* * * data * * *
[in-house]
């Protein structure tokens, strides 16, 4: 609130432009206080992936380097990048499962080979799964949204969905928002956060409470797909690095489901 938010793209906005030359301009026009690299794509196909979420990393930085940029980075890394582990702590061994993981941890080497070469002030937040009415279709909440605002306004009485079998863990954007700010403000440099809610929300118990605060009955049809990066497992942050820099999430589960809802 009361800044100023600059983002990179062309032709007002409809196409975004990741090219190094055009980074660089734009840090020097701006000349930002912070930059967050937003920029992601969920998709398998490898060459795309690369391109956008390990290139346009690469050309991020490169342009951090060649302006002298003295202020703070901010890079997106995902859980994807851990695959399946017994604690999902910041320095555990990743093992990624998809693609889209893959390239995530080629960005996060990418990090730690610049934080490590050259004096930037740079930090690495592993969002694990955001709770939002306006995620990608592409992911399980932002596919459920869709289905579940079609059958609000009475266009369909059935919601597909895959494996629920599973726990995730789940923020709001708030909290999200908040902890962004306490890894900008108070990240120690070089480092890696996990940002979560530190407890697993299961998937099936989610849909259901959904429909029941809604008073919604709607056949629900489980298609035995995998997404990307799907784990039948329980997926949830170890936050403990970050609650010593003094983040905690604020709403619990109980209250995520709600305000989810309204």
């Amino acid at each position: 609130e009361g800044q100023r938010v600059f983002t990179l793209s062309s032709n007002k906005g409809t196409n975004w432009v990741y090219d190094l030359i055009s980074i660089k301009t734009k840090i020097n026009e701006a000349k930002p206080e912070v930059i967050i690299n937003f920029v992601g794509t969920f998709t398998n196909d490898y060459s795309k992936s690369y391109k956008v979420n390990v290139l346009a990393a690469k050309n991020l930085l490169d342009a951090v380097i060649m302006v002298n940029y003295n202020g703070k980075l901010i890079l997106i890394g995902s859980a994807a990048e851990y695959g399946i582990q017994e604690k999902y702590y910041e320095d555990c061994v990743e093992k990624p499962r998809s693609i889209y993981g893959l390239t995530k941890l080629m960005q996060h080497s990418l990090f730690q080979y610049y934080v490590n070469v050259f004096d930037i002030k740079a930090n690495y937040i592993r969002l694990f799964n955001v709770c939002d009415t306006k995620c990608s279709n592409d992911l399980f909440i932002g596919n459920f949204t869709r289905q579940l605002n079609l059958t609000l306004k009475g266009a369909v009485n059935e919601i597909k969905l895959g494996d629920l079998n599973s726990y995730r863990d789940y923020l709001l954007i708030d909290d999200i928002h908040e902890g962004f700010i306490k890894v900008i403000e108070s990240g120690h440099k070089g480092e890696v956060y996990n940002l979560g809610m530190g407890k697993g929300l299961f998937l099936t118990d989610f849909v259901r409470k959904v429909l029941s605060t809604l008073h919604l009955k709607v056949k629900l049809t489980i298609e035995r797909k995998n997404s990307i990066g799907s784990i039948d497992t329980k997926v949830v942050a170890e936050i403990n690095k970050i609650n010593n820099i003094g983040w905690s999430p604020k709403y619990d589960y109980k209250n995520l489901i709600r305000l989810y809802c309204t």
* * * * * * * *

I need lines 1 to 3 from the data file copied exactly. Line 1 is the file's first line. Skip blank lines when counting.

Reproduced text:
[in-house]
């Protein structure tokens, strides 16, 4: 609130432009206080992936380097990048499962080979799964949204969905928002956060409470797909690095489901 938010793209906005030359301009026009690299794509196909979420990393930085940029980075890394582990702590061994993981941890080497070469002030937040009415279709909440605002306004009485079998863990954007700010403000440099809610929300118990605060009955049809990066497992942050820099999430589960809802 009361800044100023600059983002990179062309032709007002409809196409975004990741090219190094055009980074660089734009840090020097701006000349930002912070930059967050937003920029992601969920998709398998490898060459795309690369391109956008390990290139346009690469050309991020490169342009951090060649302006002298003295202020703070901010890079997106995902859980994807851990695959399946017994604690999902910041320095555990990743093992990624998809693609889209893959390239995530080629960005996060990418990090730690610049934080490590050259004096930037740079930090690495592993969002694990955001709770939002306006995620990608592409992911399980932002596919459920869709289905579940079609059958609000009475266009369909059935919601597909895959494996629920599973726990995730789940923020709001708030909290999200908040902890962004306490890894900008108070990240120690070089480092890696996990940002979560530190407890697993299961998937099936989610849909259901959904429909029941809604008073919604709607056949629900489980298609035995995998997404990307799907784990039948329980997926949830170890936050403990970050609650010593003094983040905690604020709403619990109980209250995520709600305000989810309204």
């Amino acid at each position: 609130e009361g800044q100023r938010v600059f983002t990179l793209s062309s032709n007002k906005g409809t196409n975004w432009v990741y090219d190094l030359i055009s980074i660089k301009t734009k840090i020097n026009e701006a000349k930002p206080e912070v930059i967050i690299n937003f920029v992601g794509t969920f998709t398998n196909d490898y060459s795309k992936s690369y391109k956008v979420n390990v290139l346009a990393a690469k050309n991020l930085l490169d342009a951090v380097i060649m302006v002298n940029y003295n202020g703070k980075l901010i890079l997106i890394g995902s859980a994807a990048e851990y695959g399946i582990q017994e604690k999902y702590y910041e320095d555990c061994v990743e093992k990624p499962r998809s693609i889209y993981g893959l390239t995530k941890l080629m960005q996060h080497s990418l990090f730690q080979y610049y934080v490590n070469v050259f004096d930037i002030k740079a930090n690495y937040i592993r969002l694990f799964n955001v709770c939002d009415t306006k995620c990608s279709n592409d992911l399980f909440i932002g596919n459920f949204t869709r289905q579940l605002n079609l059958t609000l306004k009475g266009a369909v009485n059935e919601i597909k969905l895959g494996d629920l079998n599973s726990y995730r863990d789940y923020l709001l954007i708030d909290d999200i928002h908040e902890g962004f700010i306490k890894v900008i403000e108070s990240g120690h440099k070089g480092e890696v956060y996990n940002l979560g809610m530190g407890k697993g929300l299961f998937l099936t118990d989610f849909v259901r409470k959904v429909l029941s605060t809604l008073h919604l009955k709607v056949k629900l049809t489980i298609e035995r797909k995998n997404s990307i990066g799907s784990i039948d497992t329980k997926v949830v942050a170890e936050i403990n690095k970050i609650n010593n820099i003094g983040w905690s999430p604020k709403y619990d589960y109980k209250n995520l489901i709600r305000l989810y809802c309204t």